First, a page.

Red Tape

Regulations

Most of the Cordillera Blanca is located within the Huascarán National Park. A one-day pass costs under US$2 per person (payable in Peruvian currency), and a one-month pass (required for any overnight stays, even one night) costs $20 per person. The fee is payable upon entering the park, but sometimes there is no one to collect it in the off-season. Camping is allowed anywhere, and human waste does not have to be packed out of the park. However, no fires are allowed.

Additional permits are not required to hike or climb any of the peaks – even Peru’s highest, Huascarán (6,768 meters, or over 22,000 feet).

However, you normally can not enter the park without a guide on overnight trips, nor climbing nor hiking. But when you are on a trek, you can sign a paper on which you state you take all responsibility on your overnight stay whatever happens. On climbing its different, there you are obliged to take a certified mountaineering guide, aproved by park authorities.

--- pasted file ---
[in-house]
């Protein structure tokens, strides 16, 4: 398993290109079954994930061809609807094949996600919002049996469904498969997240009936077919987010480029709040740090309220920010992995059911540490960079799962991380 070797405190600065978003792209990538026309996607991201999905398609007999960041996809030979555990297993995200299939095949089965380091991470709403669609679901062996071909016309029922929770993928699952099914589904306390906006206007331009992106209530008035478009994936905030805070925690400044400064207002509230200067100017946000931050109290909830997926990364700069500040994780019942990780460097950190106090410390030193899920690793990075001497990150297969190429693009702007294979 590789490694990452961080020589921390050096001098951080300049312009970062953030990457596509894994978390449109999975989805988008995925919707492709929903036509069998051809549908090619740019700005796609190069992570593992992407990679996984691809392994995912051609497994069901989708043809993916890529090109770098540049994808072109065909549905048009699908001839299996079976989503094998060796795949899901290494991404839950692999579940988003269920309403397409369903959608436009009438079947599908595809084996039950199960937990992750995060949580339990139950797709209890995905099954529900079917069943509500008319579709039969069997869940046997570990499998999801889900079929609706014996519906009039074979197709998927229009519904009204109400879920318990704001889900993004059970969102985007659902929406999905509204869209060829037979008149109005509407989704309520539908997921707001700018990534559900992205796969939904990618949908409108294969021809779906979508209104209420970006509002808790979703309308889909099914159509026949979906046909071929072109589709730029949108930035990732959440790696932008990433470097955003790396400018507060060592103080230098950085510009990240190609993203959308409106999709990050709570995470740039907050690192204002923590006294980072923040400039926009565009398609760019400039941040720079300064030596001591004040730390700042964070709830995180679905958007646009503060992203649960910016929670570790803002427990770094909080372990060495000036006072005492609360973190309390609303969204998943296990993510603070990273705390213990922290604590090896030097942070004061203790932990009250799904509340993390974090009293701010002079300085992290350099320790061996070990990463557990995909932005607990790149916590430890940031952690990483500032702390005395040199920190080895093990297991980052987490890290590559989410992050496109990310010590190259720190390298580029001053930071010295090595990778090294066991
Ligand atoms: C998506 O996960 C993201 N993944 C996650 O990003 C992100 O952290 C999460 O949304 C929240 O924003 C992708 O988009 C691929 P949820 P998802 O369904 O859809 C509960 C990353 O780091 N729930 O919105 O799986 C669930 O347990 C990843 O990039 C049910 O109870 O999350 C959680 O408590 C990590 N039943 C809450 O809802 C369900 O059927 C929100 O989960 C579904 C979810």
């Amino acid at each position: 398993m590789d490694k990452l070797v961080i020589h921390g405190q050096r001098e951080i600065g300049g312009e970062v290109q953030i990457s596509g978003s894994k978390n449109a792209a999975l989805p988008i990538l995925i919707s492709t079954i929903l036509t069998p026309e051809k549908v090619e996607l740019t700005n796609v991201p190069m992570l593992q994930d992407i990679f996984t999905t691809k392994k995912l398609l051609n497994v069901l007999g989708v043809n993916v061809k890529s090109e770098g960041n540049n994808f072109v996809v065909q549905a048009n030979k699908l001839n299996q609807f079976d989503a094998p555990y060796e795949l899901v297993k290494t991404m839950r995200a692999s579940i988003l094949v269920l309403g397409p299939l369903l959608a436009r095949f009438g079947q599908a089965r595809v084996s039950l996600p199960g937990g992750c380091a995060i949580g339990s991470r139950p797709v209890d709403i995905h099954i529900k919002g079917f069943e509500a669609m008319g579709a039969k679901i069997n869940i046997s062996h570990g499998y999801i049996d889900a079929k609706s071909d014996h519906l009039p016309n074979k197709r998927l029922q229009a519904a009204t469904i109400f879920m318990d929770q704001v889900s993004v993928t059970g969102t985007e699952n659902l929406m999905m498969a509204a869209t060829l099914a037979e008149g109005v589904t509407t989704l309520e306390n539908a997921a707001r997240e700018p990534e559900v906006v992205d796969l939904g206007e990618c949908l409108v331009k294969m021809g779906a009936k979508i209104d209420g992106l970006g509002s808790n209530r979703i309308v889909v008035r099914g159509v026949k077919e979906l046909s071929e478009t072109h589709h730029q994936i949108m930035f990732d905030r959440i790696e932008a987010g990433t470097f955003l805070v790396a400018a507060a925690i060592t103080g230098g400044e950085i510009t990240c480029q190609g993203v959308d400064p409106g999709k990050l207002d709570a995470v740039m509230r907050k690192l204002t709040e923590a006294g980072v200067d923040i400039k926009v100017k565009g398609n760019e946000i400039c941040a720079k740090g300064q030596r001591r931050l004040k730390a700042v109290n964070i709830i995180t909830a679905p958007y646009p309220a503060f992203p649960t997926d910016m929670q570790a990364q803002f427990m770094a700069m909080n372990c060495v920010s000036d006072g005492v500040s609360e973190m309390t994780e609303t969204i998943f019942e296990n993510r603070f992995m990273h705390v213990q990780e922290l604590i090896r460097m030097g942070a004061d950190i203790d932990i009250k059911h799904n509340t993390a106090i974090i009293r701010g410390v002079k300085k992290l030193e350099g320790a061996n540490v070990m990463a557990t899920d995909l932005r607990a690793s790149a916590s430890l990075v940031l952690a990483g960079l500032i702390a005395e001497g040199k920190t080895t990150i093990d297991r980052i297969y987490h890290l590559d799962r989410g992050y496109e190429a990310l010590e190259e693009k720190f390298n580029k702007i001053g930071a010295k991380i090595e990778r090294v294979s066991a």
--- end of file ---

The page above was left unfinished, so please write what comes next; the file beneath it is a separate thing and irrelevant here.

Climbers may enter without guides or “authorized service providers” (porters, cooks, burro drivers with licenses from the park administration) if they can demonstrate they are members of an UIAA-affiliated alpine club. The 30-day registration requirement is not being enforced, so in effect climbers (both foreign and Peruvian) must present a notarized copy (simple to do in Huaraz) of their club membership cards at the park office, pay the use fee (about $25), and register the proposed itinerary with the park.

source UIAA

A Huascaran National Park ranger collects a month fee of 65 Peruvian Soles at the entrance of the park for overnight stays longer then 1 day, with a limit of 30 days.
A Huascaran National Park ranger collects a month fee of 65 Peruvian Soles at the entrance of the park for overnight stays longer then 1 day, with a limit of 30 days.
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